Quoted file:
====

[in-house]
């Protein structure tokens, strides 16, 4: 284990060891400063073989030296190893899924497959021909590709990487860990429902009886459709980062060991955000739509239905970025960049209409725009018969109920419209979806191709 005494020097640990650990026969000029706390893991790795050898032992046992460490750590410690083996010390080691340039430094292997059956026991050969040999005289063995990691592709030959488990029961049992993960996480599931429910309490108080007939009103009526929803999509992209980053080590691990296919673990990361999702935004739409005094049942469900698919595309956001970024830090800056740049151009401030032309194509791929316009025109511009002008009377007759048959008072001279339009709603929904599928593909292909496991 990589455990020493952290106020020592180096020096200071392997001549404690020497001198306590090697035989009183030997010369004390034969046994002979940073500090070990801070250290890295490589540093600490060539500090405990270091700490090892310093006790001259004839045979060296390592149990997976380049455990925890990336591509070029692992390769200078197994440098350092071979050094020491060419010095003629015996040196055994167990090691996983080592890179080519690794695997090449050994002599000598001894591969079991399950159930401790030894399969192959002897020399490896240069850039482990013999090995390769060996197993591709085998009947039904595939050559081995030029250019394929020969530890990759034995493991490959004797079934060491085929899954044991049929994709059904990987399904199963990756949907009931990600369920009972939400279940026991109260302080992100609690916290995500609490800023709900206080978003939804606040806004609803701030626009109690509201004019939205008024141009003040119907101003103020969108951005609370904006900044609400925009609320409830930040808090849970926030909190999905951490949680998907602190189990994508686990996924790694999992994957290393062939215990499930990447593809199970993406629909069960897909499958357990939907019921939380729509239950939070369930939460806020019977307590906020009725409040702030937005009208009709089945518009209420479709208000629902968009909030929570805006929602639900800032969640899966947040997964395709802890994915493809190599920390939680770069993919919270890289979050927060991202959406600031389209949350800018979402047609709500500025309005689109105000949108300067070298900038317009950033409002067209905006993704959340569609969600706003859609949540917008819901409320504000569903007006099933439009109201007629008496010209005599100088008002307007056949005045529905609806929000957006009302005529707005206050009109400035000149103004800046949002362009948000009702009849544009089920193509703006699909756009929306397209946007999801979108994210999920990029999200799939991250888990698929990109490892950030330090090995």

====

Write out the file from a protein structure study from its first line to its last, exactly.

[in-house]
């Protein structure tokens, strides 16, 4: 284990060891400063073989030296190893899924497959021909590709990487860990429902009886459709980062060991955000739509239905970025960049209409725009018969109920419209979806191709 005494020097640990650990026969000029706390893991790795050898032992046992460490750590410690083996010390080691340039430094292997059956026991050969040999005289063995990691592709030959488990029961049992993960996480599931429910309490108080007939009103009526929803999509992209980053080590691990296919673990990361999702935004739409005094049942469900698919595309956001970024830090800056740049151009401030032309194509791929316009025109511009002008009377007759048959008072001279339009709603929904599928593909292909496991 990589455990020493952290106020020592180096020096200071392997001549404690020497001198306590090697035989009183030997010369004390034969046994002979940073500090070990801070250290890295490589540093600490060539500090405990270091700490090892310093006790001259004839045979060296390592149990997976380049455990925890990336591509070029692992390769200078197994440098350092071979050094020491060419010095003629015996040196055994167990090691996983080592890179080519690794695997090449050994002599000598001894591969079991399950159930401790030894399969192959002897020399490896240069850039482990013999090995390769060996197993591709085998009947039904595939050559081995030029250019394929020969530890990759034995493991490959004797079934060491085929899954044991049929994709059904990987399904199963990756949907009931990600369920009972939400279940026991109260302080992100609690916290995500609490800023709900206080978003939804606040806004609803701030626009109690509201004019939205008024141009003040119907101003103020969108951005609370904006900044609400925009609320409830930040808090849970926030909190999905951490949680998907602190189990994508686990996924790694999992994957290393062939215990499930990447593809199970993406629909069960897909499958357990939907019921939380729509239950939070369930939460806020019977307590906020009725409040702030937005009208009709089945518009209420479709208000629902968009909030929570805006929602639900800032969640899966947040997964395709802890994915493809190599920390939680770069993919919270890289979050927060991202959406600031389209949350800018979402047609709500500025309005689109105000949108300067070298900038317009950033409002067209905006993704959340569609969600706003859609949540917008819901409320504000569903007006099933439009109201007629008496010209005599100088008002307007056949005045529905609806929000957006009302005529707005206050009109400035000149103004800046949002362009948000009702009849544009089920193509703006699909756009929306397209946007999801979108994210999920990029999200799939991250888990698929990109490892950030330090090995």